Defender Chronicles a visual smorgasbord for TD and RPG gamers

Posted: June 10, 2009 in Tower Defense

The tower defense genre has arguably seen a good deal of growth and evolution with many significant new releases this year. Defender Chronicles: Legend of the Desert King is the latest, and in my opinion delivers a solid fixed-path TD game with RPG elements offering gamers a new twist that should satisfy many. Whether or not you’re into the fantasy medieval theme, the gameplay itself provides enough challenge and depth that you may want to check out regardless.

Defender Chronicles is one of the more visually beautiful games you will see. From the 5 beautifully drawn maps to the equally detailed defenders and enemies, the details and effort from the devs is obvious so you won’t be short on eye candy. One unique aspect is the 2D side view in which the game is played. Think of it an elaborate staircase viewed from the side. One minor issue is that you won’t be able to get a full view of the map, and instead, you will need to drag and zoom. However, this doesn’t impact playabilty by any means.

With an epic soundtrack conveying the medieval theme, each quest is briefly introduced with voiceovers and text which is well presented and shows the polish of the game. The text may be difficult to read for some, but the accented voiceovers help that a bit. An additional feature worth mentioning (because so many devs seem to ignore this) is the auto screen flip so right- and left-handed players should have no problem with headphone wires getting in the way.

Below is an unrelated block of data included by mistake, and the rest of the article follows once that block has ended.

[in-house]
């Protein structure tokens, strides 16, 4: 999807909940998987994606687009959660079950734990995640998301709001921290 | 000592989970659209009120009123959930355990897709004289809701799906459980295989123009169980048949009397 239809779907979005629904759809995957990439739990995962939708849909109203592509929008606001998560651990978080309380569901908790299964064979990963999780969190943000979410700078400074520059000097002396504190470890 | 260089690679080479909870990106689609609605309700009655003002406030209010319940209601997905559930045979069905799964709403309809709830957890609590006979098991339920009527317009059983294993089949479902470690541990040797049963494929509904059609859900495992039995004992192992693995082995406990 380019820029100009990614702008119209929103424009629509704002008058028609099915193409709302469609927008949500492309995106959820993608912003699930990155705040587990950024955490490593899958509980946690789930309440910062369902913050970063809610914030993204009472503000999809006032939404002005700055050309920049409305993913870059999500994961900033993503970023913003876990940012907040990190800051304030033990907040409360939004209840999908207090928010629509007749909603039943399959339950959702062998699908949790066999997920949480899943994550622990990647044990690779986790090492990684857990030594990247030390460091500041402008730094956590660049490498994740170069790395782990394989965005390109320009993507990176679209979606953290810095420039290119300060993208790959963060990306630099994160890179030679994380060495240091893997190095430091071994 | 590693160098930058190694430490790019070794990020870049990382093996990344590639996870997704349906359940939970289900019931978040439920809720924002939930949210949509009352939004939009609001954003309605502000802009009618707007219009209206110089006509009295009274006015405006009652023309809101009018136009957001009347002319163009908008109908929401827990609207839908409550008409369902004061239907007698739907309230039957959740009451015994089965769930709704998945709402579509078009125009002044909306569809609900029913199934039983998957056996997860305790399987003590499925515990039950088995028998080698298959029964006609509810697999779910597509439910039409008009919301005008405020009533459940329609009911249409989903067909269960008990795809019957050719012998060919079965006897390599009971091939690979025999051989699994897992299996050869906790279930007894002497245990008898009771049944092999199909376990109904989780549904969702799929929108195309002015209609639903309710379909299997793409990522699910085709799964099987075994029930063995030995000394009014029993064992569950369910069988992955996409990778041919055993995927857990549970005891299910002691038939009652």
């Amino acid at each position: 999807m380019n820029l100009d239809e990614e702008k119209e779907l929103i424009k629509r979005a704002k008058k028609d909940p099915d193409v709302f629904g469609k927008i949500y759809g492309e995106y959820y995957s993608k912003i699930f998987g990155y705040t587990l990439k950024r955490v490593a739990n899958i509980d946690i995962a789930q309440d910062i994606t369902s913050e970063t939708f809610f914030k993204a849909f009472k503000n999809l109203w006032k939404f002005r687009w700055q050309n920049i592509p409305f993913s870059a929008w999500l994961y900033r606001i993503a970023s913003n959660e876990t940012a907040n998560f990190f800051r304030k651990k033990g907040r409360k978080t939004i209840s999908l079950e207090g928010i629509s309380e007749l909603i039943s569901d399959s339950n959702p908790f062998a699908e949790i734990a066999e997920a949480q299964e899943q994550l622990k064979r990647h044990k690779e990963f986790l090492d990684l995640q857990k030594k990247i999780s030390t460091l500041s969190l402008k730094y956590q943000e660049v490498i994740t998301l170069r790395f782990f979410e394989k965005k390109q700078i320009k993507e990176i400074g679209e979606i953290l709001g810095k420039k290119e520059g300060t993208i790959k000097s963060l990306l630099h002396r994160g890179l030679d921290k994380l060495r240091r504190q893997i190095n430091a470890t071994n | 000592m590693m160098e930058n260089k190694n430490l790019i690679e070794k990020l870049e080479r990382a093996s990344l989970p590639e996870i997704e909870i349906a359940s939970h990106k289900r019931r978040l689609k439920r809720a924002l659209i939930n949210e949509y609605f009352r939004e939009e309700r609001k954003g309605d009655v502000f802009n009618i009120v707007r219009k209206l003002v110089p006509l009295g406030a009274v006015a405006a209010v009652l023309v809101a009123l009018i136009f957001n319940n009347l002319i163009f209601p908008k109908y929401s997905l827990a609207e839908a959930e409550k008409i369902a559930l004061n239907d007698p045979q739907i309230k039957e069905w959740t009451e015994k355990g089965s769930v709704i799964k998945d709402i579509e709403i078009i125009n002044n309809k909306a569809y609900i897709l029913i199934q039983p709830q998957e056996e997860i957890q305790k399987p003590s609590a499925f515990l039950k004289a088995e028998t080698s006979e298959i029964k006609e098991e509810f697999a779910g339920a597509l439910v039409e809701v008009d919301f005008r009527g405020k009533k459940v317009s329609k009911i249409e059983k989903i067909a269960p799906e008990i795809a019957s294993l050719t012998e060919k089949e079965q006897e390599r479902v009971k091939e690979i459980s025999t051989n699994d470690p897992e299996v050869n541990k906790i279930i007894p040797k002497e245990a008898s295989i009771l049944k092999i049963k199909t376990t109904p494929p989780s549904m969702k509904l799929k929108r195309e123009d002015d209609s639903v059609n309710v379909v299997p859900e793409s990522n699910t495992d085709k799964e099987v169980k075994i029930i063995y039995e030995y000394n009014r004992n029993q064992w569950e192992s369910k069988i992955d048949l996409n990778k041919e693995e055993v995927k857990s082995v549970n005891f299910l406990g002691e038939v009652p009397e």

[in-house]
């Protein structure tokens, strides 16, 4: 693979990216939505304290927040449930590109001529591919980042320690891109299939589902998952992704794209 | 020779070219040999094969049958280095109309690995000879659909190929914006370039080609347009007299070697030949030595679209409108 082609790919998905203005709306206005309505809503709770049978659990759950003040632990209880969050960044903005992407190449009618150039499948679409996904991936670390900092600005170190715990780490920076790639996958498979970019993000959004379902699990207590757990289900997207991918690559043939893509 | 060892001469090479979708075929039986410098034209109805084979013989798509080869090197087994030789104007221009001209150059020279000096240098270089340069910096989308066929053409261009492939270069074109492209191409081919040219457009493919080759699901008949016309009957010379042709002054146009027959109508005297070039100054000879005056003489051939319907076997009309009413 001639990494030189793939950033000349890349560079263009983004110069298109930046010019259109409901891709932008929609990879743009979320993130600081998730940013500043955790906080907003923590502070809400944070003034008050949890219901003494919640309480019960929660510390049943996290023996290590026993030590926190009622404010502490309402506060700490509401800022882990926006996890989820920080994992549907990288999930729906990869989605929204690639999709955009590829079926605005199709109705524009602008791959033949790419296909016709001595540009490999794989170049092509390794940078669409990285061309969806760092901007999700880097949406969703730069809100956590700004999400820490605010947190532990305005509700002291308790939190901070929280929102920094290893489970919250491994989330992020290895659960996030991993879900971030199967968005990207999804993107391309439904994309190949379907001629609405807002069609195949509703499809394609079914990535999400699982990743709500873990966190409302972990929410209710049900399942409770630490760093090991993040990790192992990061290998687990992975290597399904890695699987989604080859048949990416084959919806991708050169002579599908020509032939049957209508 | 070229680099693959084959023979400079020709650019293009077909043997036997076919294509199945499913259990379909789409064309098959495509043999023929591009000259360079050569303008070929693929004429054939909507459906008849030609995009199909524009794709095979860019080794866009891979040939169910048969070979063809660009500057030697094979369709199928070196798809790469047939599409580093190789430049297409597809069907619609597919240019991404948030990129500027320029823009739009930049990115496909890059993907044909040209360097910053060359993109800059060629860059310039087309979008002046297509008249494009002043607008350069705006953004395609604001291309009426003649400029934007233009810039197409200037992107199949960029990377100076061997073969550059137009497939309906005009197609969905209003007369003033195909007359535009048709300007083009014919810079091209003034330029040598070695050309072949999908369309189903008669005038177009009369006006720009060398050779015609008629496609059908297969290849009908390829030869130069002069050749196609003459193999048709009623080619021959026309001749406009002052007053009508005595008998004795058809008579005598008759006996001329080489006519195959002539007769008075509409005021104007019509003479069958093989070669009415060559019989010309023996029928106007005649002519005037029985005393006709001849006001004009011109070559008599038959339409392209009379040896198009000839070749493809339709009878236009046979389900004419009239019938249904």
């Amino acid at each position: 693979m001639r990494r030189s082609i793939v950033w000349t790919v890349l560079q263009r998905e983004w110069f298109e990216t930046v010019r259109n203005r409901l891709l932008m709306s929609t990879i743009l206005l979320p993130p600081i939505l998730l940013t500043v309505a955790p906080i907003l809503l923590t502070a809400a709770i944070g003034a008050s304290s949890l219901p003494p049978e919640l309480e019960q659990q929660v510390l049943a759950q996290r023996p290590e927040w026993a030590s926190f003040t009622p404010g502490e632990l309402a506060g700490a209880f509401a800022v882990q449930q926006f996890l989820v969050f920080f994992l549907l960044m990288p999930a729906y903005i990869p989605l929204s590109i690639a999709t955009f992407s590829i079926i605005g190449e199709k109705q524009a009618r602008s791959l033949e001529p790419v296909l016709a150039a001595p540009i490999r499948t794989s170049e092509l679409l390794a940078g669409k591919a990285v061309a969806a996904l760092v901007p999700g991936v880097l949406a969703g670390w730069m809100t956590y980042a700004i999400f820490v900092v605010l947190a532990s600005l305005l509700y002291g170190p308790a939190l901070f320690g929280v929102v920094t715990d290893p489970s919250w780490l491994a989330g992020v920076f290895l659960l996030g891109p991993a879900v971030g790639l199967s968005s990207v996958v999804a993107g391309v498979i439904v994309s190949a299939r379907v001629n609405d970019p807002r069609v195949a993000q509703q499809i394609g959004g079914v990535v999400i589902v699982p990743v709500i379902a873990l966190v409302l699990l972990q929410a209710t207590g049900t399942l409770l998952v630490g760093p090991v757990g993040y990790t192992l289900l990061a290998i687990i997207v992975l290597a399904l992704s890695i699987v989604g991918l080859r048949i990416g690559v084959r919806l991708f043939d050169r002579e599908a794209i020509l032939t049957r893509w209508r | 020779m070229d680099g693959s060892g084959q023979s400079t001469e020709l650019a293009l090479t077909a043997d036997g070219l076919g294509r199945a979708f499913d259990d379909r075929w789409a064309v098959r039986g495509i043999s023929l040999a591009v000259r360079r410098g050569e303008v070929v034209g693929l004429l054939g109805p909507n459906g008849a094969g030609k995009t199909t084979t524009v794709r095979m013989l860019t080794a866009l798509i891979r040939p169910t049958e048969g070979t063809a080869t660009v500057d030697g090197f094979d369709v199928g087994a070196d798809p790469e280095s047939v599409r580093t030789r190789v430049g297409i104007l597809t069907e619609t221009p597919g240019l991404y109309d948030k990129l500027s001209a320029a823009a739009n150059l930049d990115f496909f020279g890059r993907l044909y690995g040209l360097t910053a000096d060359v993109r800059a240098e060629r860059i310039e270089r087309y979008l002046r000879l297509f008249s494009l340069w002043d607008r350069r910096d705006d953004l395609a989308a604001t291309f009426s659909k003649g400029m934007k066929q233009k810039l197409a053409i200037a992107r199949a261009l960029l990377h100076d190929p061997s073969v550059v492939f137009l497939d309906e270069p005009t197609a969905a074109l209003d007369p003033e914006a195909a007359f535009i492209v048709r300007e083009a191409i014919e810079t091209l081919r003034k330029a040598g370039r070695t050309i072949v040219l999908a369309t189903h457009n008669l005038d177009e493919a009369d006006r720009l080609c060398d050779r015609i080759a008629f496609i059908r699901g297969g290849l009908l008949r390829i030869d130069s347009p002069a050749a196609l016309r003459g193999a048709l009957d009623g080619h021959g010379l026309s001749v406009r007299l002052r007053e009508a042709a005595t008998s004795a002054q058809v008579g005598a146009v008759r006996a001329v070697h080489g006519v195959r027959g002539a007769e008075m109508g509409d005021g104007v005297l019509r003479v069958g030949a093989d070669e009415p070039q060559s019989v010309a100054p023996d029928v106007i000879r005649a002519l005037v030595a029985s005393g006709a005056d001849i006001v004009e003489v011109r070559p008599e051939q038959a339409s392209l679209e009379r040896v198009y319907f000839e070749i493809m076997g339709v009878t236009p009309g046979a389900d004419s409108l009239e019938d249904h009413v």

The objective is to defend the General Headquarters by destroying enemies which in turn earn gold. The gold can then be used to upgrade defenders, and in the case of Defender Chronicles, victories that can be applied to RPG elements. An optional tutorial is presented in the first quest, but to a certain degree I wish an overview of the different enemies and bosses were also included for reference.

As the Hero, you command 6 types of defenders—warrior, archer, berserker, ranger, halfling, and mage—each with its own unique abilities and upgradeable. Your defenders will battle a variety of enemies including Gnoll Captain, Orc Chieftain, and Queen Goblin to the fearsome Wyrm Rider Duo, Awe Inspiring Giant Golem and Meat Chomping Slimeballs. You’ll want to spend some time admiring the artwork before you get started.